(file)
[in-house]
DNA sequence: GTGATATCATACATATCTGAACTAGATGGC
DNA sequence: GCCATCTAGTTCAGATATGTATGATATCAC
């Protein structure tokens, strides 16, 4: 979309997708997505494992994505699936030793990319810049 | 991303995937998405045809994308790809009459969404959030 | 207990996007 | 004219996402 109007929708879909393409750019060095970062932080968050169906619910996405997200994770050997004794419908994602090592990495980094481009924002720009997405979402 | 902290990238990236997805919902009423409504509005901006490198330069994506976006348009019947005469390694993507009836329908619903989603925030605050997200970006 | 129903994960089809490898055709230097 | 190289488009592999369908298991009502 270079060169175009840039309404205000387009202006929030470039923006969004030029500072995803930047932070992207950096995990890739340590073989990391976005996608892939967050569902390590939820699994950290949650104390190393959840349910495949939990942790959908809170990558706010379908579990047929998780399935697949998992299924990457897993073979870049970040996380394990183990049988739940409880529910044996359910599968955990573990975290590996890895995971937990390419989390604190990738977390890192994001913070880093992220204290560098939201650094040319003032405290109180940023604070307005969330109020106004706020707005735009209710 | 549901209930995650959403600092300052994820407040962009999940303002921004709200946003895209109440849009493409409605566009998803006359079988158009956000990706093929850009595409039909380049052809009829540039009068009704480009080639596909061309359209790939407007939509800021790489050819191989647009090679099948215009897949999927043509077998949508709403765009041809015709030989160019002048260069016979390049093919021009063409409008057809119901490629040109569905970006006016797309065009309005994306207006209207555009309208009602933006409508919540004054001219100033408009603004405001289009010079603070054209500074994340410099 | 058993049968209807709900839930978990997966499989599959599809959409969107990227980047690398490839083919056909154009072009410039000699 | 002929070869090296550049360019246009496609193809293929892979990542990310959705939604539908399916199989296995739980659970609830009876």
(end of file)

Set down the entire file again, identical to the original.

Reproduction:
[in-house]
DNA sequence: GTGATATCATACATATCTGAACTAGATGGC
DNA sequence: GCCATCTAGTTCAGATATGTATGATATCAC
């Protein structure tokens, strides 16, 4: 979309997708997505494992994505699936030793990319810049 | 991303995937998405045809994308790809009459969404959030 | 207990996007 | 004219996402 109007929708879909393409750019060095970062932080968050169906619910996405997200994770050997004794419908994602090592990495980094481009924002720009997405979402 | 902290990238990236997805919902009423409504509005901006490198330069994506976006348009019947005469390694993507009836329908619903989603925030605050997200970006 | 129903994960089809490898055709230097 | 190289488009592999369908298991009502 270079060169175009840039309404205000387009202006929030470039923006969004030029500072995803930047932070992207950096995990890739340590073989990391976005996608892939967050569902390590939820699994950290949650104390190393959840349910495949939990942790959908809170990558706010379908579990047929998780399935697949998992299924990457897993073979870049970040996380394990183990049988739940409880529910044996359910599968955990573990975290590996890895995971937990390419989390604190990738977390890192994001913070880093992220204290560098939201650094040319003032405290109180940023604070307005969330109020106004706020707005735009209710 | 549901209930995650959403600092300052994820407040962009999940303002921004709200946003895209109440849009493409409605566009998803006359079988158009956000990706093929850009595409039909380049052809009829540039009068009704480009080639596909061309359209790939407007939509800021790489050819191989647009090679099948215009897949999927043509077998949508709403765009041809015709030989160019002048260069016979390049093919021009063409409008057809119901490629040109569905970006006016797309065009309005994306207006209207555009309208009602933006409508919540004054001219100033408009603004405001289009010079603070054209500074994340410099 | 058993049968209807709900839930978990997966499989599959599809959409969107990227980047690398490839083919056909154009072009410039000699 | 002929070869090296550049360019246009496609193809293929892979990542990310959705939604539908399916199989296995739980659970609830009876």